overleaf). The EU, therefore, has almost one and a half times as many jobs ‘at risk’ in the
    unlikely situation that they choose to initiate a full-scale (and illegal) trade war with Britain
    if we vote to leave.”

    With a table giving a breakdown across the 24 other EU countries in 2006.

    That is a big gap in the Brexit case; we need to play the Remainders at their own game by producing a plausible estimate of the number of people elsewhere in the EU who would lose their jobs if their governments really did decide to be as stupid and/or spiteful as the Remainders suppose that they would be, while at the same time still wanting them to have a large hand in the government of our country.

    Yes, I know that their exports to the UK are a smaller fraction of their total economies, which may seem to put them in the position of being able to bully us; but would they really want to risk the eurozone and/or the EU being ripped apart by the addition of another 5 million unemployed on top of the present 20-odd million?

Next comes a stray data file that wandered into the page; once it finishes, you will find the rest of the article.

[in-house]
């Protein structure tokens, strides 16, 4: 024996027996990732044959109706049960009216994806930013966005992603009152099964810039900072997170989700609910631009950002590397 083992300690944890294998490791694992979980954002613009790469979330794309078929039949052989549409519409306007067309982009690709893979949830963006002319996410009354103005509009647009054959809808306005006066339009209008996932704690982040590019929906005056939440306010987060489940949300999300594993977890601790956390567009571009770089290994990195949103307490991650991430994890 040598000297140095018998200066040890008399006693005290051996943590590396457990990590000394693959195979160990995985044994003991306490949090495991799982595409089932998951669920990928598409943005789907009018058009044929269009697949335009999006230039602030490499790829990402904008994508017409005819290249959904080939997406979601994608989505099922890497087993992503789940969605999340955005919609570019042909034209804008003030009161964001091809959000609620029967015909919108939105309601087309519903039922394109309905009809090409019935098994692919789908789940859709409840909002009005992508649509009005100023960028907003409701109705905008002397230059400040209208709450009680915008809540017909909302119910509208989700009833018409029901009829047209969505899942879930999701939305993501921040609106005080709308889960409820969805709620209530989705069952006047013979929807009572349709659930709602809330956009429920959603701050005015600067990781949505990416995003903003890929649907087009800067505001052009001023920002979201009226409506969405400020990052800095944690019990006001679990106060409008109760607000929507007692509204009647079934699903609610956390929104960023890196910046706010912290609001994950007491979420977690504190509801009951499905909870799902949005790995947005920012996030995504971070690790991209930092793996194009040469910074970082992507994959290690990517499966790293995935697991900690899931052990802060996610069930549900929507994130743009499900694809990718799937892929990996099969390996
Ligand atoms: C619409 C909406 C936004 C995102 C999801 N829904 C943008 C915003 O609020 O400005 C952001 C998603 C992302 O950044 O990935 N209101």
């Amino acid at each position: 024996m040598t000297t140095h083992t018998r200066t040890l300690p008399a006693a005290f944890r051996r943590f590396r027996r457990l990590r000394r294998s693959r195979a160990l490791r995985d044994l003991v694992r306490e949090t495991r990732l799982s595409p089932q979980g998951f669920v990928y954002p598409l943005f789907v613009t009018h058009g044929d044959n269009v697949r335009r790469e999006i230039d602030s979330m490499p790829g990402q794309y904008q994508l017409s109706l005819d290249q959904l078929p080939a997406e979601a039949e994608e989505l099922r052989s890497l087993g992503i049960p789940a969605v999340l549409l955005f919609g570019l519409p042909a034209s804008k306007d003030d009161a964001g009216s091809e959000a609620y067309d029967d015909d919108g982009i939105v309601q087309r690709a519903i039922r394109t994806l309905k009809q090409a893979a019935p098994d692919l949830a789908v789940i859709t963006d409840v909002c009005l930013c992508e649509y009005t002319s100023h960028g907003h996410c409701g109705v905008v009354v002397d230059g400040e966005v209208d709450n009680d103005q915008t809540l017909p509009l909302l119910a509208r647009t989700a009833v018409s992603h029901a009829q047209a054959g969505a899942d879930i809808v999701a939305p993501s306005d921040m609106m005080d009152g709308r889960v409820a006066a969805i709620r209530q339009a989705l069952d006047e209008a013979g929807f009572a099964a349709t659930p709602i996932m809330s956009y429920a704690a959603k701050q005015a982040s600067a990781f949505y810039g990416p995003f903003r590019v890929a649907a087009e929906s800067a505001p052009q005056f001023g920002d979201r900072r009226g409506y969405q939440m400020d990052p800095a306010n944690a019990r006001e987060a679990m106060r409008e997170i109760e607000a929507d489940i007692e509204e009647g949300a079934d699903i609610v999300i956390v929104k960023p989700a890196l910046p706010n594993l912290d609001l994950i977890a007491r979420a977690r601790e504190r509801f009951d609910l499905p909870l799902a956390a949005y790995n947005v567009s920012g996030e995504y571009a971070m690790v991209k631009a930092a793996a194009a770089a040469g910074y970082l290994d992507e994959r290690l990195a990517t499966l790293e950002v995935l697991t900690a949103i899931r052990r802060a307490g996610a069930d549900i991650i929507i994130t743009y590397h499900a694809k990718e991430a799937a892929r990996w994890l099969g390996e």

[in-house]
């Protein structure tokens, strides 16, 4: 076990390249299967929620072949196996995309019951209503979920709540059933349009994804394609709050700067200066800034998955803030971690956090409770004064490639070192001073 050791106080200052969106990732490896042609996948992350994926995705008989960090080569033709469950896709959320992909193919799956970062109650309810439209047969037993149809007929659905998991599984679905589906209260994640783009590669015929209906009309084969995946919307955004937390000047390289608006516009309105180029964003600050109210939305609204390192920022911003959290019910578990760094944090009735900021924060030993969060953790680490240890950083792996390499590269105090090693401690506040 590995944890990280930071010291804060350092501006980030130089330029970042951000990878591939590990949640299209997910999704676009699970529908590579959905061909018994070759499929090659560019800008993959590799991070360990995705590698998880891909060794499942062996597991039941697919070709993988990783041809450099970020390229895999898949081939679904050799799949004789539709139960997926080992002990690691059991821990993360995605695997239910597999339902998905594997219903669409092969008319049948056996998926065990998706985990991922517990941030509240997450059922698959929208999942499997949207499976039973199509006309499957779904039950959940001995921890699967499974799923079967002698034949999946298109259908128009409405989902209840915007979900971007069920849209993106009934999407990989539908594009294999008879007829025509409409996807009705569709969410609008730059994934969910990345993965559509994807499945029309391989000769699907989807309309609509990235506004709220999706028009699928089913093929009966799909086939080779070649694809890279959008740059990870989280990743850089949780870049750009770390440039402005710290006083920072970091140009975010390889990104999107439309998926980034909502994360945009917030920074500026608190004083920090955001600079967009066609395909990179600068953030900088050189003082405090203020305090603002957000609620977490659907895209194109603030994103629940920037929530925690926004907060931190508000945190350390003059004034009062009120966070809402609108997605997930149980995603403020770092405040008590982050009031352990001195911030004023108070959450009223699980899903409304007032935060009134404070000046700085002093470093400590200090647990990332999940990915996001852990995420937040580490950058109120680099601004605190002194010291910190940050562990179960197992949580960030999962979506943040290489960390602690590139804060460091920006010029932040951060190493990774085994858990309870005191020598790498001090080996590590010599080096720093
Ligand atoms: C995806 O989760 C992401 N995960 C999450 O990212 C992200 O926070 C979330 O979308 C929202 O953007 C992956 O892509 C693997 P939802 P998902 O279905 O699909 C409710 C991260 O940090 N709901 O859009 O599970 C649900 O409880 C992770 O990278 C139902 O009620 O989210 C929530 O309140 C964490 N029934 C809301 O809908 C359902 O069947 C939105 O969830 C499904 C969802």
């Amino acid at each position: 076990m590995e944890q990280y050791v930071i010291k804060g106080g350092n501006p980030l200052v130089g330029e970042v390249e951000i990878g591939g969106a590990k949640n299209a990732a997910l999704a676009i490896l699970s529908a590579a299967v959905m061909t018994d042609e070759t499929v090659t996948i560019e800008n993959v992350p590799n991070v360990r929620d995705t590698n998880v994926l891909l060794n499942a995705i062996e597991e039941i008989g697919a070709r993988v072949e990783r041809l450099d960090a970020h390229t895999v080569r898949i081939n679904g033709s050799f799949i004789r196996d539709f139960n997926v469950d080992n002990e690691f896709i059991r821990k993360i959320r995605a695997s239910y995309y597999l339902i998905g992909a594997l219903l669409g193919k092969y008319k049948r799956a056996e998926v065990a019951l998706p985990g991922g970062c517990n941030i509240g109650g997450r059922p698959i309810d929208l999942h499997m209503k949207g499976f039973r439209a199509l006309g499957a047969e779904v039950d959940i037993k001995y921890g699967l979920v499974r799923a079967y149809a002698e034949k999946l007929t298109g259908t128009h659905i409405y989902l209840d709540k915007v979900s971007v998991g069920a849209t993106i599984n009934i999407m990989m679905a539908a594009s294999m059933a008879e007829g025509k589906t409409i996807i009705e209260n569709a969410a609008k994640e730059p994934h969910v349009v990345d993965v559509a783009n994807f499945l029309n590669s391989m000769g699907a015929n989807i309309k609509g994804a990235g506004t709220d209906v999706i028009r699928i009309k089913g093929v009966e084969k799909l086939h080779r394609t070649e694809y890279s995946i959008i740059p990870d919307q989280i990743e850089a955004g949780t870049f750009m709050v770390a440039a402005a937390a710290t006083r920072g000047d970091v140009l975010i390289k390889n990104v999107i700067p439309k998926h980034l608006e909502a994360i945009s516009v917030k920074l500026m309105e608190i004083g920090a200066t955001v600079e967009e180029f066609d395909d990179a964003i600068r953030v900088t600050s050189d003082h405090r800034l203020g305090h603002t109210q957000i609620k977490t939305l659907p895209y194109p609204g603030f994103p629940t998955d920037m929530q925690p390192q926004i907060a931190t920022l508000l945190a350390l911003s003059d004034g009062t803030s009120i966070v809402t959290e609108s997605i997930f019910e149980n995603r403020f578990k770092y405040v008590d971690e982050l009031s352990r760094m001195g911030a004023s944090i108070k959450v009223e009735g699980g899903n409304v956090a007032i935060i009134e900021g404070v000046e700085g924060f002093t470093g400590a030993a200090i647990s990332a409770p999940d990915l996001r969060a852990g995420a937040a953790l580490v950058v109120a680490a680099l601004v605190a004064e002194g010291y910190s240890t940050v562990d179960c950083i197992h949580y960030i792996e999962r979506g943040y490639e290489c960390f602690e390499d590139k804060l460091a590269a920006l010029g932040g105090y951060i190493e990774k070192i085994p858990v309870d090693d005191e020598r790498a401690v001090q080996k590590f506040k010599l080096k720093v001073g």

But I do have one concern, which is that if our government’s post-referendum “Brexit” negotiators are as weak as its pre-referendum “reform” negotiators then they may end up accepting continued mass immigration from the poorer EU countries as part of the price for uninterrupted and unimpeded trade.

    1. Lifelogic
      March 8, 2016

      As you say “if our government’s post-referendum “Brexit” negotiators are as weak as its pre-referendum “reform” negotiators”, This is certainly a major concern but surely Cameron/Osborne and his Libdim team will have to go.

      Anyway whatever team, they are certainly better off negotiating from outside than from within, with the EU courts in ultimate charge and the damaging treaties still controlling the UK.

      Oh sorry I forget a “Treaty” is no longer a “Treaty” once ratified – according to Cameron’s Libdim lot.